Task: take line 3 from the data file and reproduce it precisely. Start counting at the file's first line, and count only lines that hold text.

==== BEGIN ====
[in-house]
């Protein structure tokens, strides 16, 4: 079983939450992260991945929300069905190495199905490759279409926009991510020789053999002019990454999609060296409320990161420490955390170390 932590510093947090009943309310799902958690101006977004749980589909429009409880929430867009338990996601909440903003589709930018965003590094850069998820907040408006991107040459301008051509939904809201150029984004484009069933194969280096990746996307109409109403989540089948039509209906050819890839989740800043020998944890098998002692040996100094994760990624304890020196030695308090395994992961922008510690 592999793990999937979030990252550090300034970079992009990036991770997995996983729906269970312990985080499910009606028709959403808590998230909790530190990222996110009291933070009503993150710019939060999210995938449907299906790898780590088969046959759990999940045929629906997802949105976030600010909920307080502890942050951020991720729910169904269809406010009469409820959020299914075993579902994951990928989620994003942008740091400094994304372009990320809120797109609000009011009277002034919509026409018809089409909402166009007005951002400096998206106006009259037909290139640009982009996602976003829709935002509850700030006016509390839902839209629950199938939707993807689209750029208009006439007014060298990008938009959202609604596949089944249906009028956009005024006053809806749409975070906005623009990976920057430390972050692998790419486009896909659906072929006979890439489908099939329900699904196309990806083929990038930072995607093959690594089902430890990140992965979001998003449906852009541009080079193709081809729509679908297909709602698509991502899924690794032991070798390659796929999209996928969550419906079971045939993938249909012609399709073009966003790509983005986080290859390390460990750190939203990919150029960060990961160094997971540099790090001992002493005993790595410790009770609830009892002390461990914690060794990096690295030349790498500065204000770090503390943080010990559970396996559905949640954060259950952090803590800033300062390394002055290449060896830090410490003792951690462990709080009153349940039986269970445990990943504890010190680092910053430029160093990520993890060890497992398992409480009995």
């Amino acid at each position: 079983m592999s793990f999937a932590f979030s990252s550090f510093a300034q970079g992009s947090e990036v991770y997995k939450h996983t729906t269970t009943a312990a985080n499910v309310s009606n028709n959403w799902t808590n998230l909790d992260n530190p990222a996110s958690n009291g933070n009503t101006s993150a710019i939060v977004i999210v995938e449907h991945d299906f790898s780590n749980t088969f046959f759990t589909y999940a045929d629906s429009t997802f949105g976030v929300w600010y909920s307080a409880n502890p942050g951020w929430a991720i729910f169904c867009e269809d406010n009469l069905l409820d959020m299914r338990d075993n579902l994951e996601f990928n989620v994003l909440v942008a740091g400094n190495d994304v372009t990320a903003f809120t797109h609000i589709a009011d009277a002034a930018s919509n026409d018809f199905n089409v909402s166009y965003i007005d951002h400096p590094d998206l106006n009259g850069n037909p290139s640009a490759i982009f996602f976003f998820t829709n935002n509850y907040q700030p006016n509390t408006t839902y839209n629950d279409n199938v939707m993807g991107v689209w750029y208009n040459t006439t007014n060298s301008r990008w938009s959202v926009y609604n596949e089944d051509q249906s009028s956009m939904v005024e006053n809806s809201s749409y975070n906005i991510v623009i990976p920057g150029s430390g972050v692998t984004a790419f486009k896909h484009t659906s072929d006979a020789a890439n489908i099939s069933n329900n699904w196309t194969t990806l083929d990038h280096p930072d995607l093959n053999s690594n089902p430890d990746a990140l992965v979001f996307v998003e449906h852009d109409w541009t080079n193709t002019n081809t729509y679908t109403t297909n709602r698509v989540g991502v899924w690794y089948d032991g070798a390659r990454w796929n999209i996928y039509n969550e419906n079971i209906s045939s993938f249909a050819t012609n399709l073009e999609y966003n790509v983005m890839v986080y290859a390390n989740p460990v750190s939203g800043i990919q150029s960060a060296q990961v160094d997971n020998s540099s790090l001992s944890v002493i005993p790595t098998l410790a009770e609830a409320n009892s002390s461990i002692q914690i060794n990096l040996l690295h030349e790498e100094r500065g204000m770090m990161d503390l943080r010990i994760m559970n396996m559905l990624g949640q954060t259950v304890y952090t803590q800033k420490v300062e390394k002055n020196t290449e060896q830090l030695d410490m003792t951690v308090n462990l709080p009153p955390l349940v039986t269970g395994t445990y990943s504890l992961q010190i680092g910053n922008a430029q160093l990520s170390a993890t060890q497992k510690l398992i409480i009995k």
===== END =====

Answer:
């Amino acid at each position: 079983m592999s793990f999937a932590f979030s990252s550090f510093a300034q970079g992009s947090e990036v991770y997995k939450h996983t729906t269970t009943a312990a985080n499910v309310s009606n028709n959403w799902t808590n998230l909790d992260n530190p990222a996110s958690n009291g933070n009503t101006s993150a710019i939060v977004i999210v995938e449907h991945d299906f790898s780590n749980t088969f046959f759990t589909y999940a045929d629906s429009t997802f949105g976030v929300w600010y909920s307080a409880n502890p942050g951020w929430a991720i729910f169904c867009e269809d406010n009469l069905l409820d959020m299914r338990d075993n579902l994951e996601f990928n989620v994003l909440v942008a740091g400094n190495d994304v372009t990320a903003f809120t797109h609000i589709a009011d009277a002034a930018s919509n026409d018809f199905n089409v909402s166009y965003i007005d951002h400096p590094d998206l106006n009259g850069n037909p290139s640009a490759i982009f996602f976003f998820t829709n935002n509850y907040q700030p006016n509390t408006t839902y839209n629950d279409n199938v939707m993807g991107v689209w750029y208009n040459t006439t007014n060298s301008r990008w938009s959202v926009y609604n596949e089944d051509q249906s009028s956009m939904v005024e006053n809806s809201s749409y975070n906005i991510v623009i990976p920057g150029s430390g972050v692998t984004a790419f486009k896909h484009t659906s072929d006979a020789a890439n489908i099939s069933n329900n699904w196309t194969t990806l083929d990038h280096p930072d995607l093959n053999s690594n089902p430890d990746a990140l992965v979001f996307v998003e449906h852009d109409w541009t080079n193709t002019n081809t729509y679908t109403t297909n709602r698509v989540g991502v899924w690794y089948d032991g070798a390659r990454w796929n999209i996928y039509n969550e419906n079971i209906s045939s993938f249909a050819t012609n399709l073009e999609y966003n790509v983005m890839v986080y290859a390390n989740p460990v750190s939203g800043i990919q150029s960060a060296q990961v160094d997971n020998s540099s790090l001992s944890v002493i005993p790595t098998l410790a009770e609830a409320n009892s002390s461990i002692q914690i060794n990096l040996l690295h030349e790498e100094r500065g204000m770090m990161d503390l943080r010990i994760m559970n396996m559905l990624g949640q954060t259950v304890y952090t803590q800033k420490v300062e390394k002055n020196t290449e060896q830090l030695d410490m003792t951690v308090n462990l709080p009153p955390l349940v039986t269970g395994t445990y990943s504890l992961q010190i680092g910053n922008a430029q160093l990520s170390a993890t060890q497992k510690l398992i409480i009995k």